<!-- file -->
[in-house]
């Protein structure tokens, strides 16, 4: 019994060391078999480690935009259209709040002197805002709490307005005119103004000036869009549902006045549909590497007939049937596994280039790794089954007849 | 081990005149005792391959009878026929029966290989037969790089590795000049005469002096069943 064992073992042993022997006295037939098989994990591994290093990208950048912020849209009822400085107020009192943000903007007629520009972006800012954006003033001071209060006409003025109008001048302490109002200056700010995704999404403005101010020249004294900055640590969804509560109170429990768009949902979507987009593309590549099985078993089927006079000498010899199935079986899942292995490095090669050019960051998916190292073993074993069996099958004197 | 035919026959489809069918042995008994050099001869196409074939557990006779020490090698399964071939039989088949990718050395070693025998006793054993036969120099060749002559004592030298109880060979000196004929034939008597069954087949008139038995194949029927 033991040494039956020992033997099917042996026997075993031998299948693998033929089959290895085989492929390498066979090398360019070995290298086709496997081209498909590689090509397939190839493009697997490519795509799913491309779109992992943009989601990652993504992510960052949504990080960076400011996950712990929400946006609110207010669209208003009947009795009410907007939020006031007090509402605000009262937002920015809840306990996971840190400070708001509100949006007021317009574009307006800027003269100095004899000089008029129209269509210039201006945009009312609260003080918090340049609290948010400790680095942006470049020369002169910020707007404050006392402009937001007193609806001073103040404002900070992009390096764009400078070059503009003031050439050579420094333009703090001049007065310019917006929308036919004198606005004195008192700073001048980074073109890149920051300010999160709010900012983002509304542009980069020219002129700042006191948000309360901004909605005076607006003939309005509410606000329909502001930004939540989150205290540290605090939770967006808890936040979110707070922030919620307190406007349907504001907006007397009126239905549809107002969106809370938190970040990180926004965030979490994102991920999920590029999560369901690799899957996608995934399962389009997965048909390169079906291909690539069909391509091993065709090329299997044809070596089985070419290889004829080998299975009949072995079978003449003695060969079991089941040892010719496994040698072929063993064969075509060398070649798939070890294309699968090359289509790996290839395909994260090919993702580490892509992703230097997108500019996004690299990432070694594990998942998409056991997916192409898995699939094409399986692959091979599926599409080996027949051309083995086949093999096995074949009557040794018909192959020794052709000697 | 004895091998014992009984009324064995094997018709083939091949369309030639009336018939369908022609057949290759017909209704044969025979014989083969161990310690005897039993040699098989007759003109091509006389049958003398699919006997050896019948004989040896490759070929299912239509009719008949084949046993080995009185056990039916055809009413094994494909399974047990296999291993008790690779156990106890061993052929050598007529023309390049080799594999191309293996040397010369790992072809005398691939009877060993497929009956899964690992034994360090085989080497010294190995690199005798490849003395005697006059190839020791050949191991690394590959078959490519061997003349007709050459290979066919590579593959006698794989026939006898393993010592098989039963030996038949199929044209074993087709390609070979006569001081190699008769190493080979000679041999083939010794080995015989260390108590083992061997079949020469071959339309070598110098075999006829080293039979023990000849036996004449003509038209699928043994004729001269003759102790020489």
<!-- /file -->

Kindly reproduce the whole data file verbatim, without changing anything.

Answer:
[in-house]
């Protein structure tokens, strides 16, 4: 019994060391078999480690935009259209709040002197805002709490307005005119103004000036869009549902006045549909590497007939049937596994280039790794089954007849 | 081990005149005792391959009878026929029966290989037969790089590795000049005469002096069943 064992073992042993022997006295037939098989994990591994290093990208950048912020849209009822400085107020009192943000903007007629520009972006800012954006003033001071209060006409003025109008001048302490109002200056700010995704999404403005101010020249004294900055640590969804509560109170429990768009949902979507987009593309590549099985078993089927006079000498010899199935079986899942292995490095090669050019960051998916190292073993074993069996099958004197 | 035919026959489809069918042995008994050099001869196409074939557990006779020490090698399964071939039989088949990718050395070693025998006793054993036969120099060749002559004592030298109880060979000196004929034939008597069954087949008139038995194949029927 033991040494039956020992033997099917042996026997075993031998299948693998033929089959290895085989492929390498066979090398360019070995290298086709496997081209498909590689090509397939190839493009697997490519795509799913491309779109992992943009989601990652993504992510960052949504990080960076400011996950712990929400946006609110207010669209208003009947009795009410907007939020006031007090509402605000009262937002920015809840306990996971840190400070708001509100949006007021317009574009307006800027003269100095004899000089008029129209269509210039201006945009009312609260003080918090340049609290948010400790680095942006470049020369002169910020707007404050006392402009937001007193609806001073103040404002900070992009390096764009400078070059503009003031050439050579420094333009703090001049007065310019917006929308036919004198606005004195008192700073001048980074073109890149920051300010999160709010900012983002509304542009980069020219002129700042006191948000309360901004909605005076607006003939309005509410606000329909502001930004939540989150205290540290605090939770967006808890936040979110707070922030919620307190406007349907504001907006007397009126239905549809107002969106809370938190970040990180926004965030979490994102991920999920590029999560369901690799899957996608995934399962389009997965048909390169079906291909690539069909391509091993065709090329299997044809070596089985070419290889004829080998299975009949072995079978003449003695060969079991089941040892010719496994040698072929063993064969075509060398070649798939070890294309699968090359289509790996290839395909994260090919993702580490892509992703230097997108500019996004690299990432070694594990998942998409056991997916192409898995699939094409399986692959091979599926599409080996027949051309083995086949093999096995074949009557040794018909192959020794052709000697 | 004895091998014992009984009324064995094997018709083939091949369309030639009336018939369908022609057949290759017909209704044969025979014989083969161990310690005897039993040699098989007759003109091509006389049958003398699919006997050896019948004989040896490759070929299912239509009719008949084949046993080995009185056990039916055809009413094994494909399974047990296999291993008790690779156990106890061993052929050598007529023309390049080799594999191309293996040397010369790992072809005398691939009877060993497929009956899964690992034994360090085989080497010294190995690199005798490849003395005697006059190839020791050949191991690394590959078959490519061997003349007709050459290979066919590579593959006698794989026939006898393993010592098989039963030996038949199929044209074993087709390609070979006569001081190699008769190493080979000679041999083939010794080995015989260390108590083992061997079949020469071959339309070598110098075999006829080293039979023990000849036996004449003509038209699928043994004729001269003759102790020489």